In the technology industry, whose operations are typically not capital-intensive, the normal range for a D/E ratio is lower, and averages around 0.5. This means that the company’s total liabilities amounts to half of its total shareholder equity. In such an industry where a low D/E Ratio is the norm, the benchmark for what is considered a high D/E Ratio is also lower.

A Debt-to-Equity Ratio may also be negative if a company has negative shareholder equity, where a company’s liabilities are more than its assets. This is seen as very risky and may indicate that the company may be approaching bankruptcy.

Read Also: How Does Internal Rate of Return (IRR) Impact Real Estate Investors' Decision-Making Process?

Long-Term Debt-to-Equity (D/E) Ratio

The Long-term D/E ratio measures the proportion of a company’s long-term debt relative to its shareholders’ equity. Long-term debt is commonly defined as debt that is due to be repaid after twelve months or more.

The Long-term D/E ratio is not as commonly used as the D/E ratio, as it does not provide a comprehensive view of all liabilities a company is due to pay. It tends to be used in conjunction with the D/E ratio to obtain a view on how much of a company’s liabilities are long-dated as opposed to due within a year.

Debt to Equity Swap

In a Debt to Equity Swap, a company’s debt is offset in exchange for equity in the company. This allows the company to write off debts owed to lenders and is typically carried out in the event of a company’s imminent bankruptcy, or if they are unable to meet their debt repayments.

The net result of a Debt to Equity Swap is that the D/E ratio is lowered as the total amount of liabilities outstanding has decreased, and the amount of shareholder’s equity has increased.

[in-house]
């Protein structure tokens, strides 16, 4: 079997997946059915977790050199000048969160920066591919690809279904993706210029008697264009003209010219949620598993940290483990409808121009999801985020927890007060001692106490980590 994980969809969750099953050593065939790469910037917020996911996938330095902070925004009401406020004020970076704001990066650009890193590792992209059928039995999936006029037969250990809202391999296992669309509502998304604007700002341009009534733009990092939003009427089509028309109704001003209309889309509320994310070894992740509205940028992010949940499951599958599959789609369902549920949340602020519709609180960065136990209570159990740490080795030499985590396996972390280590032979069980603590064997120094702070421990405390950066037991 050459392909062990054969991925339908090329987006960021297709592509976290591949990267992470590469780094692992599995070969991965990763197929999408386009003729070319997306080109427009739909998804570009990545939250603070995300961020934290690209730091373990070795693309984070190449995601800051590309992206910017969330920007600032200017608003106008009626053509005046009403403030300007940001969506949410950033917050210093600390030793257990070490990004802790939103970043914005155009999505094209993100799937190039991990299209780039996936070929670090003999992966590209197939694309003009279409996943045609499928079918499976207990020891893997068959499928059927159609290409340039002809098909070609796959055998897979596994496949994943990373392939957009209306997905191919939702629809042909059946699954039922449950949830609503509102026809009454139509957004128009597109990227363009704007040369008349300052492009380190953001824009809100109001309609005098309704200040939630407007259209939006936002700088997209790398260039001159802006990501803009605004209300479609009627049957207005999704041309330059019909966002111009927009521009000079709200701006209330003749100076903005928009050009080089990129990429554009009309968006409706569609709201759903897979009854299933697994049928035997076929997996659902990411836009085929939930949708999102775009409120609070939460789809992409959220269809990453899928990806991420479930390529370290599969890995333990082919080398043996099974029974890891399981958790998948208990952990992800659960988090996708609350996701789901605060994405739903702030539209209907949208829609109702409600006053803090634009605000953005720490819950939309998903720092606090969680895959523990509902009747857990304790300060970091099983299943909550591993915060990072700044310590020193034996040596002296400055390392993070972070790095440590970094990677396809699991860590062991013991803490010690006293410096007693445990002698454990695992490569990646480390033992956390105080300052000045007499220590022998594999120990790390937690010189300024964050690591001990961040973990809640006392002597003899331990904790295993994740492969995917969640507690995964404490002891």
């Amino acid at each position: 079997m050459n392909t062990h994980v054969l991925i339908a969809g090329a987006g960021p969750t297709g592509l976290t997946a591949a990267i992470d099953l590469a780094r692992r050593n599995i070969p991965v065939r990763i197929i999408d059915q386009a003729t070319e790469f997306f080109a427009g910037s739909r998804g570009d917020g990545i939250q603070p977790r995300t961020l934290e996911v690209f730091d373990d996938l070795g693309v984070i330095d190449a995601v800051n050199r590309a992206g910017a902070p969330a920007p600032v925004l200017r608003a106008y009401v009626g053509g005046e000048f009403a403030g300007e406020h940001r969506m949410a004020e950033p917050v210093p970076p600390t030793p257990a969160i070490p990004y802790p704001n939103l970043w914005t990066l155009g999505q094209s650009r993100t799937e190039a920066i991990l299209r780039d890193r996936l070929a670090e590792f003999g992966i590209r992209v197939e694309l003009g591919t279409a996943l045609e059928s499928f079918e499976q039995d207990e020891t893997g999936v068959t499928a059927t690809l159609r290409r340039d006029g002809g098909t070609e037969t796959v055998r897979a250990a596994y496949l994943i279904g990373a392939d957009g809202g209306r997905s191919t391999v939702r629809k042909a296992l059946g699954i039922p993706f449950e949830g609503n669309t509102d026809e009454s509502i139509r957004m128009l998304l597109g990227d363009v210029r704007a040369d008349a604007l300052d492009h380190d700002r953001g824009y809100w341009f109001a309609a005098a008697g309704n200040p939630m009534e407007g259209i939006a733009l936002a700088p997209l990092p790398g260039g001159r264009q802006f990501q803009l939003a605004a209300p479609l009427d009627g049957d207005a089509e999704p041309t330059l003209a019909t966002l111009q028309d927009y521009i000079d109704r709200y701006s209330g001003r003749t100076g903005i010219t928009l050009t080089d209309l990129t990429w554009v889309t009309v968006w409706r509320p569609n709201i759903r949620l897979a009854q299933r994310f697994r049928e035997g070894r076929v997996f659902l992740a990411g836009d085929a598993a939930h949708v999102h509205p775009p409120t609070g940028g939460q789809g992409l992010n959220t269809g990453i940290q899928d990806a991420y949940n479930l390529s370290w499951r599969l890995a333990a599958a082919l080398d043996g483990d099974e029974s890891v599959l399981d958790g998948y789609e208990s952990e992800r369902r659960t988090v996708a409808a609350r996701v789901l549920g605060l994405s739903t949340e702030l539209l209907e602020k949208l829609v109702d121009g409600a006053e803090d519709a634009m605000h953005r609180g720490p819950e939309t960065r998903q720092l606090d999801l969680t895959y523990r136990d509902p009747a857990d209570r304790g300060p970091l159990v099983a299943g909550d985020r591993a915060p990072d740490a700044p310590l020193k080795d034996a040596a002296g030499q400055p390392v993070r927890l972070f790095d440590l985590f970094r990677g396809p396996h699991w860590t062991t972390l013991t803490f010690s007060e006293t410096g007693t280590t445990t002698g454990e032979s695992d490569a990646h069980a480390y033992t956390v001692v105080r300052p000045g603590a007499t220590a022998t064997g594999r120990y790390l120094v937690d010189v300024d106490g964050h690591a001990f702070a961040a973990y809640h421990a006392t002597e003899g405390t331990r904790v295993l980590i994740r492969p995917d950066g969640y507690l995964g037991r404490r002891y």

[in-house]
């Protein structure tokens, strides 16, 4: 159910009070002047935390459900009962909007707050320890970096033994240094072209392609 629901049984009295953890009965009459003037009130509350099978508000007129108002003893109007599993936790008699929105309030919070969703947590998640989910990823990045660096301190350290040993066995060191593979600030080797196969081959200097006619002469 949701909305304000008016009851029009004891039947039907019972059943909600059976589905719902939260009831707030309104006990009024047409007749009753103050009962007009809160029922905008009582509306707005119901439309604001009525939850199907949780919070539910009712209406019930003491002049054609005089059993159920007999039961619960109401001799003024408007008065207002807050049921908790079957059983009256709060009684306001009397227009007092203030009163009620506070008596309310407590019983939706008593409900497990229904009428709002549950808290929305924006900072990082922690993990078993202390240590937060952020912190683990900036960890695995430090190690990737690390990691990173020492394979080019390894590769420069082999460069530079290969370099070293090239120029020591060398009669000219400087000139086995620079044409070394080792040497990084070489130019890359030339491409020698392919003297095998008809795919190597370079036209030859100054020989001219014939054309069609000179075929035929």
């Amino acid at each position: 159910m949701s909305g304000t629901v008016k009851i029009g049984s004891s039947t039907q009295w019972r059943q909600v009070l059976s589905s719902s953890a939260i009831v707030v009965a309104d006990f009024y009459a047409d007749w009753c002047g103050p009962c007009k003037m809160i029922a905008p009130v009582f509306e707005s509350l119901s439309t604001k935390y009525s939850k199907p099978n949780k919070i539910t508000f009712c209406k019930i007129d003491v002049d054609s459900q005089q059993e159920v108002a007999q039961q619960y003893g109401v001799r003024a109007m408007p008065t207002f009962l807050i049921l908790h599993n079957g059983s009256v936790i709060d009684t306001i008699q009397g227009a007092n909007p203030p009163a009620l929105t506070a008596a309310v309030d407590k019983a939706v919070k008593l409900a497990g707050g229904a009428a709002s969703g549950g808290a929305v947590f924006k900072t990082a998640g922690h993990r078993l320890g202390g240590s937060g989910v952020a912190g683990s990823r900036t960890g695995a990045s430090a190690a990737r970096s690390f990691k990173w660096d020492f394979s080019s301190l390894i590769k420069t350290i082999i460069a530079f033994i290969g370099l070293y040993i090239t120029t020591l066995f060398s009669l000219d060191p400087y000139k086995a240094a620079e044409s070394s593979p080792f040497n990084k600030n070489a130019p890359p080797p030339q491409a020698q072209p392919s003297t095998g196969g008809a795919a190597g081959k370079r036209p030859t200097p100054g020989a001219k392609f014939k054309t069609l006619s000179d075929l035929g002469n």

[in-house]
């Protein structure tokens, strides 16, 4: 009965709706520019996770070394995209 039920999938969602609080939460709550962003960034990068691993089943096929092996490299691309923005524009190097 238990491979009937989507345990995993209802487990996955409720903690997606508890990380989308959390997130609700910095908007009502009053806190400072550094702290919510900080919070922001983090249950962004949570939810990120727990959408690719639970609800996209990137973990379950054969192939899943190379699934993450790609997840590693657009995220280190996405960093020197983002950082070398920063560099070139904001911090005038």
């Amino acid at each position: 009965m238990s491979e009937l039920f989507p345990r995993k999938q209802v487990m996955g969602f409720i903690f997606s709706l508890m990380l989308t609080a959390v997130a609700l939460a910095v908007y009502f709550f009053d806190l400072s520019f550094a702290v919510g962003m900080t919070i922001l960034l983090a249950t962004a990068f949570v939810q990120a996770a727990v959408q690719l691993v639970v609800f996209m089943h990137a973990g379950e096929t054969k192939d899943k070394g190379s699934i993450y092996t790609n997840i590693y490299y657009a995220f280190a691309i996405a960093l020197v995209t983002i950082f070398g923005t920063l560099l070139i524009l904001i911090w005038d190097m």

Limitations to the Debt-to-Equity (D/E) Ratio

Firstly, the D/E ratio cannot be used as a benchmark across all industries and companies, as the levels for what is perceived as a low or high D/E ratio varies across industries, geographies, and other factors.

Secondly, the term debt is used quite loosely and different analysts may classify different assets as debt or equity quite subjectively. Preferred stock for example may be categorised by some as equity, while a preferred dividend may be seen by others as debt, due to its value and limited liquidation rights. Such varying treatment of D/E ratios can significantly impact companies such as Real Estate Investment Trusts (REITs), which tend to hold more preferred stock with a higher amount of debt used as leverage as part of their business model.

Companies can also manipulate their D/E ratio by controlling what is classified as debt or equity  on their accounts. This affects the credibility of the D/E ratio as a measure of a company’s financial leverage, and investors should bear this in mind when only looking at the D/E ratio as a measure of a company’s financial health. The D/E ratio is a useful measure, however investors should use it in conjunction with other metrics and analysis in order to derive a holistic view of a company’s financial health and performance.

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Disclaimer: The information and/or documents contained in this article does not constitute financial advice and is meant for educational purposes. Please consult your financial advisor, accountant, and/or attorney before proceeding with any financial/real estate investments.